PA Democrats: Toomey a slave to The Street

You’re a Wall Street tool!

That was the message Pennsylvania Democratic Chairman T.J. Rooney delivered on Monday as he slammed the likely GOP Senate nominee, a former Wall Street trader, for opposing legislation to tighten regulation of financial markets – a preview of one of the fall campaign’s likely themes.

Pat Toomey, who represented a Lehigh Valley district in the House from 1999-2005, stood up for the “business as usual” that led to the nation’s financial meltdown nearly two years ago and the lingering recession, Rooney charged during a conference call.

The regulatory bill stalled in the Senate Monday because Democrats could not muster enough votes to overcome a Republican filibuster to begin debate. The proposal would impose fees on banks to build a $50 billion fund for future financial-institution bailouts, and would put the sale of derivatives on a regulated public exchange.

“Any fabulous, high-flying, derivatives trading, Wall Street wonder kid should know how important these reforms are,” Rooney said.

Toomey opposed the measure as written because it would make permanent the “too big too fail” policy and lead to more taxpayer bailouts for failed banks, spokeswoman Nachama Soloveichik said.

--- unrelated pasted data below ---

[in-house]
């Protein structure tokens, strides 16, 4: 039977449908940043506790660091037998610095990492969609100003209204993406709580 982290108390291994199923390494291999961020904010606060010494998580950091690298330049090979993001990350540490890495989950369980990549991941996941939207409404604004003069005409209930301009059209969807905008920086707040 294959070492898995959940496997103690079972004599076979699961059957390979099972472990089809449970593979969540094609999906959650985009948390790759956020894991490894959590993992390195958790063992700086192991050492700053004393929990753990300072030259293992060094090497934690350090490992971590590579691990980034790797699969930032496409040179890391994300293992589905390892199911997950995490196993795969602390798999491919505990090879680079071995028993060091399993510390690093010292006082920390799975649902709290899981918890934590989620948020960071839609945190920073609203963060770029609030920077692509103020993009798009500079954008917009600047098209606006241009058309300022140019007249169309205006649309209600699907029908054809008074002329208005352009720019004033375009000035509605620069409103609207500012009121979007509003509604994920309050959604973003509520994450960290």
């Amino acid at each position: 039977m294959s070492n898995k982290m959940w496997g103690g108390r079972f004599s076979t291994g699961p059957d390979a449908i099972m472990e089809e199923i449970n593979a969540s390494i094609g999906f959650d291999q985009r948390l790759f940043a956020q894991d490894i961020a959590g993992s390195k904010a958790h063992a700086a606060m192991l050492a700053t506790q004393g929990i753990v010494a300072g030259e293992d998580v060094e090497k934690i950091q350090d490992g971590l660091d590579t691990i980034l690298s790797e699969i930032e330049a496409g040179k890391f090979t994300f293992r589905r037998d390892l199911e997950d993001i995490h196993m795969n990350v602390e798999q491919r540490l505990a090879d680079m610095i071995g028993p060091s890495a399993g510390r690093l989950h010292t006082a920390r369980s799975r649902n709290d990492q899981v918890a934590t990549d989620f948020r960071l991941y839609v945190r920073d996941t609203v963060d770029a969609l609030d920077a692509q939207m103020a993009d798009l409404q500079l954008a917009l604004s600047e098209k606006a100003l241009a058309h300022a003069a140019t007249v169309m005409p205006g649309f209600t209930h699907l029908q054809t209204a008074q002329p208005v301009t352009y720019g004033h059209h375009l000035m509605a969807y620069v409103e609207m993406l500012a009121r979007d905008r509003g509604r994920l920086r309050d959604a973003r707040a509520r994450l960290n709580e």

“When it comes to standing up for taxpayers against corporate excesses, Arlen Specter doesn’t have a leg to stand on,” Soloveichik said. “Specter’s taken millions of dollars from Goldman Sachs and other Wall Street firms, and then voted to bail out those corporations at taxpayers’ expense.” Toomey opposes the bailouts.

Rooney dismissed those as “tired Republican talking points.”

The proposed legislation has language spelling out that there is no guarantee of future bailouts, but opponents and many economists note that taxpayers would be on the hook for failures larger than the $50 billion contingency fund. They also note that banks would merely pass on the new fee to consumers. Toomey was a Wall Street trader two decades ago and traded in derivatives, and Democratic strategists believe that his ties to the markets and his support of deregulation will be liabilities.

The Republican has received a little more than $100,000 from employees and PACs of a host of Wall Street financial houses that received federal bailout money, according to CQ Moneyline, a publication that tracks campaign finance. But Specter, who has been leading the Democratic contest, has received more than $850,000 from banks, financial institutions and real-estate interests for his reelection fund over the past two years, according to

Toomey, with underfunded primary opposition, is expected to face the winner of the Democratic primary May 18 between Sen. Arlen Specter and Rep. Joe Sestak.